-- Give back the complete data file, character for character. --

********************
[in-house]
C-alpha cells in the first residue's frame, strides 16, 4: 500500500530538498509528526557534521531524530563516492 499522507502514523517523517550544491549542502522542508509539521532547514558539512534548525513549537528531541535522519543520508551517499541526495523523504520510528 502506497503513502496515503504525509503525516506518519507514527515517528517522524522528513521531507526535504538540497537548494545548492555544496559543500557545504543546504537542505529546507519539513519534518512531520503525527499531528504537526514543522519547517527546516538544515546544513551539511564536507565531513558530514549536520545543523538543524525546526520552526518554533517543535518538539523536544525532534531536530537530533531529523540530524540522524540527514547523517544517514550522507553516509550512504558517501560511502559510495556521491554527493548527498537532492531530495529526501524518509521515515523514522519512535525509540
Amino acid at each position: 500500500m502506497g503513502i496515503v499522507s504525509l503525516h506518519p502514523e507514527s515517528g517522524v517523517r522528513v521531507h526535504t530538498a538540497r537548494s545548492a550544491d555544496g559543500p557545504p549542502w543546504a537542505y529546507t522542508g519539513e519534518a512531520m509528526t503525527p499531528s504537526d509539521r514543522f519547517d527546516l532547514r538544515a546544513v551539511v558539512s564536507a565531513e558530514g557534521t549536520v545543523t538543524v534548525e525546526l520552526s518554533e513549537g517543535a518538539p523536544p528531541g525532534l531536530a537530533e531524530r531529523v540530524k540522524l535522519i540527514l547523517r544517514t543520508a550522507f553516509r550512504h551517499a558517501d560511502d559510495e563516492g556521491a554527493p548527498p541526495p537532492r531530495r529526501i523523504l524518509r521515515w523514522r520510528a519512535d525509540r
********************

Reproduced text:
[in-house]
C-alpha cells in the first residue's frame, strides 16, 4: 500500500530538498509528526557534521531524530563516492 499522507502514523517523517550544491549542502522542508509539521532547514558539512534548525513549537528531541535522519543520508551517499541526495523523504520510528 502506497503513502496515503504525509503525516506518519507514527515517528517522524522528513521531507526535504538540497537548494545548492555544496559543500557545504543546504537542505529546507519539513519534518512531520503525527499531528504537526514543522519547517527546516538544515546544513551539511564536507565531513558530514549536520545543523538543524525546526520552526518554533517543535518538539523536544525532534531536530537530533531529523540530524540522524540527514547523517544517514550522507553516509550512504558517501560511502559510495556521491554527493548527498537532492531530495529526501524518509521515515523514522519512535525509540
Amino acid at each position: 500500500m502506497g503513502i496515503v499522507s504525509l503525516h506518519p502514523e507514527s515517528g517522524v517523517r522528513v521531507h526535504t530538498a538540497r537548494s545548492a550544491d555544496g559543500p557545504p549542502w543546504a537542505y529546507t522542508g519539513e519534518a512531520m509528526t503525527p499531528s504537526d509539521r514543522f519547517d527546516l532547514r538544515a546544513v551539511v558539512s564536507a565531513e558530514g557534521t549536520v545543523t538543524v534548525e525546526l520552526s518554533e513549537g517543535a518538539p523536544p528531541g525532534l531536530a537530533e531524530r531529523v540530524k540522524l535522519i540527514l547523517r544517514t543520508a550522507f553516509r550512504h551517499a558517501d560511502d559510495e563516492g556521491a554527493p548527498p541526495p537532492r531530495r529526501i523523504l524518509r521515515w523514522r520510528a519512535d525509540r